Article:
How to put yourself and your business in the best tax position this year

On December 22, 2017, the country experienced the most sweeping tax legislation since the Tax Reform Act of 1986. The Tax Cuts and Jobs Act is a comprehensive tax overhaul dramatically changing the rules for tax years beginning before 2026.

“With such a vast change to the law of taxation, tax season is so much more than just ‘getting your taxes done,’” says Lisa Pileggi, CPA, director of tax strategies at Kreischer Miller. “Preparation is key, requiring you and your tax adviser to communicate early and often. This communication should include your adviser obtaining an understanding of your current tax situation in order to determine how the new law will affect you.”

Smart Business spoke with Pileggi about the new tax laws and how businesses and business owners can ensure they’re prepared to comply with them come tax time.

At a high level, what can we expect from the new tax law?

The Act includes the suspension of personal deductions, provides for an increase to the standard deduction and the child tax credit, imposes limitations to the state and local tax deduction, a temporary reduction to the medical expense threshold, as well as the imposition of new income tax rates and brackets, among many other changes. The legislation also provides a new deduction for non-corporate taxpayers with qualified business income from pass-through entities.

The legislation enacted by Congress favorably impacts businesses by reducing the corporate rate to 21 percent. Additionally, other provisions positively impacting businesses include the elimination of the alternative minimum tax and the expansion of capital expensing and depreciation. The new law also provides favorable reforms to small business owners.

How can businesses prepare for the changes?

Businesses and owners should talk with their tax adviser now to learn what impact the new laws might have. Some of the questions that should be answered include:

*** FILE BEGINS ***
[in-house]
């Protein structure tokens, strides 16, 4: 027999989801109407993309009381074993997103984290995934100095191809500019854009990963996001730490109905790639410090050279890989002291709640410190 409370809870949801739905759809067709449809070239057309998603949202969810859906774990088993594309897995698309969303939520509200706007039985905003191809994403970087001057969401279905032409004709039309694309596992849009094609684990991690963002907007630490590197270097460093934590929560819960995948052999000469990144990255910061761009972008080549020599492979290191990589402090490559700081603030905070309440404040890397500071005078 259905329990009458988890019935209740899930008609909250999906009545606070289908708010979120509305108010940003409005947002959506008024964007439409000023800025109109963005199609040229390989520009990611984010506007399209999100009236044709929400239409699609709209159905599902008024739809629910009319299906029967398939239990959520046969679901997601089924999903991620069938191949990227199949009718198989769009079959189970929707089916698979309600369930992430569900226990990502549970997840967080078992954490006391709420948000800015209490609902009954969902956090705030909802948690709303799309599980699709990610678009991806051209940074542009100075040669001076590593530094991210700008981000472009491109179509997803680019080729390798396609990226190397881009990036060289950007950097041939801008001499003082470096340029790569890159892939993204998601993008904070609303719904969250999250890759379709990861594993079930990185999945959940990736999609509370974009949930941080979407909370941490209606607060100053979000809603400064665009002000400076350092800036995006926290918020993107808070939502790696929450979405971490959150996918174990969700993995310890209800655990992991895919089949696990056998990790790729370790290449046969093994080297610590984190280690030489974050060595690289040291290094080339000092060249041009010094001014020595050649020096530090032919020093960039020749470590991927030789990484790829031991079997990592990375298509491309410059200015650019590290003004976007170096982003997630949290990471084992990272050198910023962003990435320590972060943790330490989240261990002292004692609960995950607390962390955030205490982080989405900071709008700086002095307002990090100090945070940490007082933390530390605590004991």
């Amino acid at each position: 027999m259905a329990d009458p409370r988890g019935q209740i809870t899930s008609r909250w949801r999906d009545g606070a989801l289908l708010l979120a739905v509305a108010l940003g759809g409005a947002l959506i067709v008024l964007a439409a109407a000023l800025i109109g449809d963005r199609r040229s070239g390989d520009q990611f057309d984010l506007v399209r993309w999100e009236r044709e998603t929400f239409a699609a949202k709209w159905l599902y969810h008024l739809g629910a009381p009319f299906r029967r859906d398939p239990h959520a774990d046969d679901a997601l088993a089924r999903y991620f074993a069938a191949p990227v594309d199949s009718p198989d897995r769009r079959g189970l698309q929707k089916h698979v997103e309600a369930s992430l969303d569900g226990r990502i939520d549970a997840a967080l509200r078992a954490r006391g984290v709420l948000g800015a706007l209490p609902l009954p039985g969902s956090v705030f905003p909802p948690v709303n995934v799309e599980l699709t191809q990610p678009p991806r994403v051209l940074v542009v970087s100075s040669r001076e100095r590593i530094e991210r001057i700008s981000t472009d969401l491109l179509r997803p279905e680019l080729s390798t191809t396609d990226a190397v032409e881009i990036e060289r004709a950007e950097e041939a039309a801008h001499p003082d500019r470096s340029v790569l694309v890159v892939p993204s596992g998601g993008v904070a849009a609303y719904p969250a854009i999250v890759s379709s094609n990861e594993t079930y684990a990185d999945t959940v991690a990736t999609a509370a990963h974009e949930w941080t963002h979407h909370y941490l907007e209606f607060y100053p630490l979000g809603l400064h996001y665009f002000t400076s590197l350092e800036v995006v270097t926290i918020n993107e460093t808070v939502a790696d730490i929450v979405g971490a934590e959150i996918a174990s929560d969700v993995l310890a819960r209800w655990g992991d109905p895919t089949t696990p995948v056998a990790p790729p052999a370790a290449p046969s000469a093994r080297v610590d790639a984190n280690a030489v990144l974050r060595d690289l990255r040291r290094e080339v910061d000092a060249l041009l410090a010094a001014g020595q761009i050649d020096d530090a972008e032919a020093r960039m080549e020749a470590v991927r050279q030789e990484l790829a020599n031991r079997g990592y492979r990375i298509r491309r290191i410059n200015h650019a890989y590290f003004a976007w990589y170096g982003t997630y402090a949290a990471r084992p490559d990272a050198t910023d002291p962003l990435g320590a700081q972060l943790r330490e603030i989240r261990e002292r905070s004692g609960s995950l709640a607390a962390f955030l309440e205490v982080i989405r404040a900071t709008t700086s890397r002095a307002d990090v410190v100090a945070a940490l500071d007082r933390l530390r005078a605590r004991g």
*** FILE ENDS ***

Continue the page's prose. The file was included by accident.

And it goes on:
1. Will converting to another entity type provide an overall tax benefit?
  2. Should the business examine ways in which to assist employees for unreimbursed business expenses?
  3. Have wage withholdings been examined and are adjustments needed before year-end?
  4. Have year-end gifts been evaluated to take advantage of the annual exclusion?
  5. Should the business evaluate a capital expenditure plan before year-end to maximize the enhanced accelerated depreciation?
  6. Has the tax basis in pass-through entities and total estimated business losses been reviewed to determine if losses will be deductible?
  7. Is there a need to review compensation amounts to analyze if adjustments are needed to minimize the effective tax rate?

What else should businesses and business owners do to be ready come tax time?

Identifying the technical aspects of tax season is undeniably crucial, however that is not the only area that demands consideration. The manner in which tax season is executed also deserves attention. Both tax practitioners and clients have expectations with regard to the manner in which the relationship is managed, as well as the timetable to which deliverables are completed. Conversations should take place to discuss the expectations of both parties and determine a mutually agreed upon timeline to hold one another accountable.

A tax adviser wants a client that communicates regularly and involves them in their day-to-day business when appropriate. A client wants an adviser that is proactive, creative and effective. When advisers and owners work collaboratively, these goals can be met.

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